SA traders subjected to losses in iron-ore investments

3rd December 2021 By: Claire O'Reilly

SA traders subjected to losses in iron-ore investments

MISSED OPPORTUNITIES By the time SA tarders had finalised sales and purchase agreements, organised finance and port allocation, the prices started to trend downward

South Africa often misses the most lucrative parts of boom markets, says African commodity market consultancy Core Consultants CEO Lara Smith.

She notes that iron-ore reached an all-time high earlier this year, reaching $220/t in May, which enabled marginal mines to start producing ore/concentrate and saw a flurry of different trading outfits either coming to the fore or prioritising iron-ore over other commodities that they would otherwise trade.

However, Smith says that many South African traders made a loss from their iron-ore investments because they had invested only once the commodity price had peaked.

“By the time they had finalised sales and purchase agreements, organised finance and port allocation, the prices started to trend downward. It fell sharply, as iron-ore tends to do, first from $220/t to $180/t almost overnight and then tapering down to $140/t by September before falling sharply to $120/t. The reality is that once finance and transport costs are added, many traders cannot accept a price of less than $120/t CIF, China.”

Further, the iron-ore price peaked in May 2021 because of the impact of Covid-19, the political hostility between China and Australia, as well as the inability of South American miners, particularly in Brazil, to supplyiron-ore, consequently resulting in supply concerns and attention shifting to South African iron-ore producers, Smith explains.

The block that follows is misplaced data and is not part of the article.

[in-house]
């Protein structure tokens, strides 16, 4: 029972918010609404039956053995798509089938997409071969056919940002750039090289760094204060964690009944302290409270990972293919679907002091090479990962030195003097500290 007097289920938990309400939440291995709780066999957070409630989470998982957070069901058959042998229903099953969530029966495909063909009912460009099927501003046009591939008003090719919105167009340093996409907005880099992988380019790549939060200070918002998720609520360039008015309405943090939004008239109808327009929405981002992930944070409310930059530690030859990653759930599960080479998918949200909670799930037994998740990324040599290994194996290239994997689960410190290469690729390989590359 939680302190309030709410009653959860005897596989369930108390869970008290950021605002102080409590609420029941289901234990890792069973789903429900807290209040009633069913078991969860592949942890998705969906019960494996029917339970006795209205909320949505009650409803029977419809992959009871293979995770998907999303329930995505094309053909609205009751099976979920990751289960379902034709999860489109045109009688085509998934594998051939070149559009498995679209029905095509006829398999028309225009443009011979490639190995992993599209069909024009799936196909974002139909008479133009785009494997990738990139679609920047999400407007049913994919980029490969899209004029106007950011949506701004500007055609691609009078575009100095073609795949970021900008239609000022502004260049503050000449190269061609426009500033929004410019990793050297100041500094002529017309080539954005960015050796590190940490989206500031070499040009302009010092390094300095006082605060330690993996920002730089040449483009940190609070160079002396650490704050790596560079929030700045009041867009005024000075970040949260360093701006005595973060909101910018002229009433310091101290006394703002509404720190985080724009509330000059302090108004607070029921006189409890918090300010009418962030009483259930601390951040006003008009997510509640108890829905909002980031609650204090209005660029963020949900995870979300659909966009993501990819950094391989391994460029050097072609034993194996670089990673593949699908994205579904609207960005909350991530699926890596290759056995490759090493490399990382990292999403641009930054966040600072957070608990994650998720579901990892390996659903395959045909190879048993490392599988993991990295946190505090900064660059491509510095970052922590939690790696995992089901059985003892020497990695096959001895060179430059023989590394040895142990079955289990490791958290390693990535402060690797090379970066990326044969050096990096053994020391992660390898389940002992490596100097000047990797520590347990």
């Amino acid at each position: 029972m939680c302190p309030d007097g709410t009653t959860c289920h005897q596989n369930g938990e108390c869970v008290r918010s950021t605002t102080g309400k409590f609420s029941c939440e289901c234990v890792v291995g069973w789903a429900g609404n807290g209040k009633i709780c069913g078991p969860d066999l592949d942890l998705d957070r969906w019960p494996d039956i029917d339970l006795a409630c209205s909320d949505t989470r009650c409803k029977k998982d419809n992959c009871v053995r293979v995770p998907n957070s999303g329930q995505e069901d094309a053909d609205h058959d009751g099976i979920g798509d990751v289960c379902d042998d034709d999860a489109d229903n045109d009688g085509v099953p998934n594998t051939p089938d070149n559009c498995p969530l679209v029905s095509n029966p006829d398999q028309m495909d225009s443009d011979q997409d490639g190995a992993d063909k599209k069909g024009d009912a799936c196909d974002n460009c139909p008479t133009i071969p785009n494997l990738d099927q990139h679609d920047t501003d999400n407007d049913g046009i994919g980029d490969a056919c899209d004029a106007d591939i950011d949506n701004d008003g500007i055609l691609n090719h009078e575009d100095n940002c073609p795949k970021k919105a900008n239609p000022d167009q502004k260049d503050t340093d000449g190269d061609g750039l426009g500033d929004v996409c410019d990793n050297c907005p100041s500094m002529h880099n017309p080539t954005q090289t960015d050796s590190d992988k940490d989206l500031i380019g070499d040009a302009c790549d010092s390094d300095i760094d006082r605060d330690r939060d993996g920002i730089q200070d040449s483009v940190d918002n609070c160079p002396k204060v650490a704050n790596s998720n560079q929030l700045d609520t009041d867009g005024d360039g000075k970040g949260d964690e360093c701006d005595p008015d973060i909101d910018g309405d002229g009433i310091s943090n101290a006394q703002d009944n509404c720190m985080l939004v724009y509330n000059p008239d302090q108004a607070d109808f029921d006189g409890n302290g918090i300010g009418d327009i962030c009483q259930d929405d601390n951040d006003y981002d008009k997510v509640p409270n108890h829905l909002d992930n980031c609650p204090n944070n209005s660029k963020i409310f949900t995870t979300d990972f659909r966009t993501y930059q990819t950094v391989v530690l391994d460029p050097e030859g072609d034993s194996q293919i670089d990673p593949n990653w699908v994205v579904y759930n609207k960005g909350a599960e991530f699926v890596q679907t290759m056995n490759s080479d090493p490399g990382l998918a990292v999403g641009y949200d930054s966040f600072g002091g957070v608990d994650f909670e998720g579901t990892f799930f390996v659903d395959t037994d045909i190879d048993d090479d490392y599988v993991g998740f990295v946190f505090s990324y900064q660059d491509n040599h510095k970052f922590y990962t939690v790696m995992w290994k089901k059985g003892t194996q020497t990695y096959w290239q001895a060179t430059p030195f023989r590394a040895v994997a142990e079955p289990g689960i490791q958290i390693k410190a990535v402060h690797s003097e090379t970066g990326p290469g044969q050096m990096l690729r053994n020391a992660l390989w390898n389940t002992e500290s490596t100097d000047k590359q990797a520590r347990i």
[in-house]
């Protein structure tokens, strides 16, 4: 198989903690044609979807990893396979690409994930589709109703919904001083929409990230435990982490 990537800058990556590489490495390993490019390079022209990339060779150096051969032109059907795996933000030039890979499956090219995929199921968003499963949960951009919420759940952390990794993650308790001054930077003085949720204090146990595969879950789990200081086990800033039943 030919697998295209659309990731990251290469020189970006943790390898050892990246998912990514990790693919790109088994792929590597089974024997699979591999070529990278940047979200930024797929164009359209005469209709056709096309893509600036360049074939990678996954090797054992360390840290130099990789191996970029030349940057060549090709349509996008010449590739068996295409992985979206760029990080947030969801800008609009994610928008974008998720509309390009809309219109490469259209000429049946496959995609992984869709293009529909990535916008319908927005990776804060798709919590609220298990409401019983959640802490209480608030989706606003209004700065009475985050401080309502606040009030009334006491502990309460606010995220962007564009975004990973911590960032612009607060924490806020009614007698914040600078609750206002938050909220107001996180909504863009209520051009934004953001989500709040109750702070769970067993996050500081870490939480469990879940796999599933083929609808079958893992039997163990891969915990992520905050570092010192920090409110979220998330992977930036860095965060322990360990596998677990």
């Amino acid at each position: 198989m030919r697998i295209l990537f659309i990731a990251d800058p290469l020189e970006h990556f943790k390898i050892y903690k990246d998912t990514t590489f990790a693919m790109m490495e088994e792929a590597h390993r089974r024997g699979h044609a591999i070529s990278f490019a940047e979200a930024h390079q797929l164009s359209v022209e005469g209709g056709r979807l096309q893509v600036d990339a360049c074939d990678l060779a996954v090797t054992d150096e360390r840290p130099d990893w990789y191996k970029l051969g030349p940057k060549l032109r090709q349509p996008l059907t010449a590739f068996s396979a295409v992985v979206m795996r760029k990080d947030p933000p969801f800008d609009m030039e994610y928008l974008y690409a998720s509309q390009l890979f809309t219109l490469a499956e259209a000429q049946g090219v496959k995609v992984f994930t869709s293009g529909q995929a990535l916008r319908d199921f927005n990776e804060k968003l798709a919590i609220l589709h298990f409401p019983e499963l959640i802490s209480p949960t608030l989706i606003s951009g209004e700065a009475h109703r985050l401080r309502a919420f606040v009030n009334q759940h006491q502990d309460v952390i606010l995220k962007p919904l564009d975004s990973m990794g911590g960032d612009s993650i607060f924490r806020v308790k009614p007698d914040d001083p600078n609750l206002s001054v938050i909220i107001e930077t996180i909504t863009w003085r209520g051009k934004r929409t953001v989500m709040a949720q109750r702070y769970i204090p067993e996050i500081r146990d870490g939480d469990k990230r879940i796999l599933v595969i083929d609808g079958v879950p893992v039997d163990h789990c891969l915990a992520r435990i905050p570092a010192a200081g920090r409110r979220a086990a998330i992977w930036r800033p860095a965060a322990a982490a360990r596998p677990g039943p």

She adds that bulk freight rates were also peaking at that point, resulting in unsustainably high iron-ore prices.

Local iron-ore production is currently about 71-million tonnes a year. However, throughout the country, issues relating to the transport of commodities continue, “with a general mismatch between rail and port capacity”.

Smith notes that, for a local miner to operate sustainably, it must be able to export, including cost, insurance and freight, at less than $120/t. The miner must also tolerate a long-term iron-ore price of about $90/t as, realistically, that is the price at which the majors in Australia and Brazil can ship ore.

As such, as long as South Africa’s freight capacity lags behind other mining jurisdictions and the banks’ processing times for granting the relevant trade financing remain slow, South African producers and traders will “continue to leave money on the table owing to not being equipped or organised enough to capitalise on these opportunities”, she laments.

“Chinese companies are heavily invested in Australia’s iron-ore industry, so I don’t foresee a decision where China opts against trading with Australia lasting forever.” This could mean that it is unlikely that South African producers will retain Chinese interest once hostilities between those two countries cease, and South American countries recover from Covid-19-related constraints.

“Many commodity analysts are expecting a slow price recovery at the end of the first quarter of the next financial year; however, I think the supercycle for iron-ore is behind us.”

This, combined with challenges such as wages, unstable electricity supply, inadequate transport and the inability to ship at sustainable prices means that the local industry is in decline and might take a while to recover, Smith concludes.